When a child’s parents are divorced or are no longer in a relationship with one another, decisions will have to be made regarding child custody. It is important that, absent abuse or neglect, a child should be given the opportunity to form a meaningful relationship with both of his or her parents. For this reason, there is a presumption under Nevada family law that joint custody is in the child’s best interest.
However, in any custody determination, the court’s primary consideration will be the best interests of the child. In determining what these interests are, the court will consider several factors. One factor is whether the child will be able to stay in touch with his or her siblings. Each parent’s health may be considered. The child’s emotional and physical needs are another factor. The child’s current relationship with both of his or her parents is another factor. Each parent’s propensity to allow the other parent to have a relationship with the child may also be considered.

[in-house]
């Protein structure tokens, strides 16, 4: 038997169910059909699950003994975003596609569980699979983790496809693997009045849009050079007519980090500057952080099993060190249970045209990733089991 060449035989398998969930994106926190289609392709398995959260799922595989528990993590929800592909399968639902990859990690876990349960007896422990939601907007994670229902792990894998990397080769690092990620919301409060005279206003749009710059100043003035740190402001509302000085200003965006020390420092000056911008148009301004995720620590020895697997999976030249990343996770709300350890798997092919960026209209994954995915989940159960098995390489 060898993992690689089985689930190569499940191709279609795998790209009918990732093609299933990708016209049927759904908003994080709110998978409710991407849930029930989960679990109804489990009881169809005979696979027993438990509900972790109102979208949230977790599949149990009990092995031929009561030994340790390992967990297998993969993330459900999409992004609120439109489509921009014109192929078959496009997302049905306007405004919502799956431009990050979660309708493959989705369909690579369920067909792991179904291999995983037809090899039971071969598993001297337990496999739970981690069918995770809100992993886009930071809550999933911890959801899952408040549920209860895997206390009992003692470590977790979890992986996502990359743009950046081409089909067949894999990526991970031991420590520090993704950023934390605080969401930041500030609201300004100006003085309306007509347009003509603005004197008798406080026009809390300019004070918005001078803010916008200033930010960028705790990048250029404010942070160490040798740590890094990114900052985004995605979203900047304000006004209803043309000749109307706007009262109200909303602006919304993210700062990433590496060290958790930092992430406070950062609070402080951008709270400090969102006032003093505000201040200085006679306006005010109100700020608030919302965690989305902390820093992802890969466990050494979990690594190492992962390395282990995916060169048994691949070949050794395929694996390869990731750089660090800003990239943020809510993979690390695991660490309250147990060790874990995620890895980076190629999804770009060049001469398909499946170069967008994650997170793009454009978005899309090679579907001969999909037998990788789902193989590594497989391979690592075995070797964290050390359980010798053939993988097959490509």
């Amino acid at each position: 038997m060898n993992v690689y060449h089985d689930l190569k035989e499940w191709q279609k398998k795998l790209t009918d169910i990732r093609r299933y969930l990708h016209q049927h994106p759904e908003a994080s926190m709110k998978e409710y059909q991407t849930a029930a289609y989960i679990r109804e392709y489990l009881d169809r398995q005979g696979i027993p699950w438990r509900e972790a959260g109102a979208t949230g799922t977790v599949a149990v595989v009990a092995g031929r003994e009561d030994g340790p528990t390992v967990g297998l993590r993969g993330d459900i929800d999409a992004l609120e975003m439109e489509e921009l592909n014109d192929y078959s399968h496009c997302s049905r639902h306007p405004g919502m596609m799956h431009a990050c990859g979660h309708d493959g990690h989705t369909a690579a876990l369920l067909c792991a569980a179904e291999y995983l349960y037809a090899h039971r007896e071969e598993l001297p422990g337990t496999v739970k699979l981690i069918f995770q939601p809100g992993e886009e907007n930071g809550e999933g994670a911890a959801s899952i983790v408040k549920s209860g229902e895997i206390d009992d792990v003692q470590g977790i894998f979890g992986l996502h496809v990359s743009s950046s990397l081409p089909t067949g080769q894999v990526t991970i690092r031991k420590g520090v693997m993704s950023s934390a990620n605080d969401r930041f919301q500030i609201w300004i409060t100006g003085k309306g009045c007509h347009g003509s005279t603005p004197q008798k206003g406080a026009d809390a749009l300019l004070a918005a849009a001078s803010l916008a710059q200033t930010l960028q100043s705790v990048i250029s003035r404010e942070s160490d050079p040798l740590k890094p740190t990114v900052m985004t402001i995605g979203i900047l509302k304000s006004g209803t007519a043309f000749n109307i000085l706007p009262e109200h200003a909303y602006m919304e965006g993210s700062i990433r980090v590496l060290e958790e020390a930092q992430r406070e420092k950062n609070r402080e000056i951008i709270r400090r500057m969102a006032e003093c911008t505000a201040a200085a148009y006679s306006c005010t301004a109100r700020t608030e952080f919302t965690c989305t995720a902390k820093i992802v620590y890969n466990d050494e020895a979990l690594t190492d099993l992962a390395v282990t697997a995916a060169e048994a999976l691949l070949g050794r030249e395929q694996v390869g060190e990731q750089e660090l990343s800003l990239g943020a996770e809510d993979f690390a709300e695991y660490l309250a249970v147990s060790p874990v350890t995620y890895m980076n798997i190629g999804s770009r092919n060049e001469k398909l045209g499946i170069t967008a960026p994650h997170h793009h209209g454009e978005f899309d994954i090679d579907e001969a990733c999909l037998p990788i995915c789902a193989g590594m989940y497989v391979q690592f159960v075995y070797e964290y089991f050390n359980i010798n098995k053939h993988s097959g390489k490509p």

The extent of conflict that exists between each of the child’s parents may also be considered. Whether a parent has abducted the child is another factor. Finally, whether abuse has been committed in the past will also be considered.
When it comes to the child’s wishes, there is no statutory age in Nevada at which these wishes will be considered. Instead, the judge has the discretion to determine whether the child has the intelligence and maturity to express an opinion regarding custody.
Child custody decisions can be very emotional. After all, it is only natural that both parents want to spend a sufficient amount of time with their child post-divorce. However, the child’s interests must come first, and parents must understand that it is likely there will be times when the child is not in their care. Because these decisions are so important, it can help to first obtain legal advice, to better understand how Nevada law will apply to your child custody case.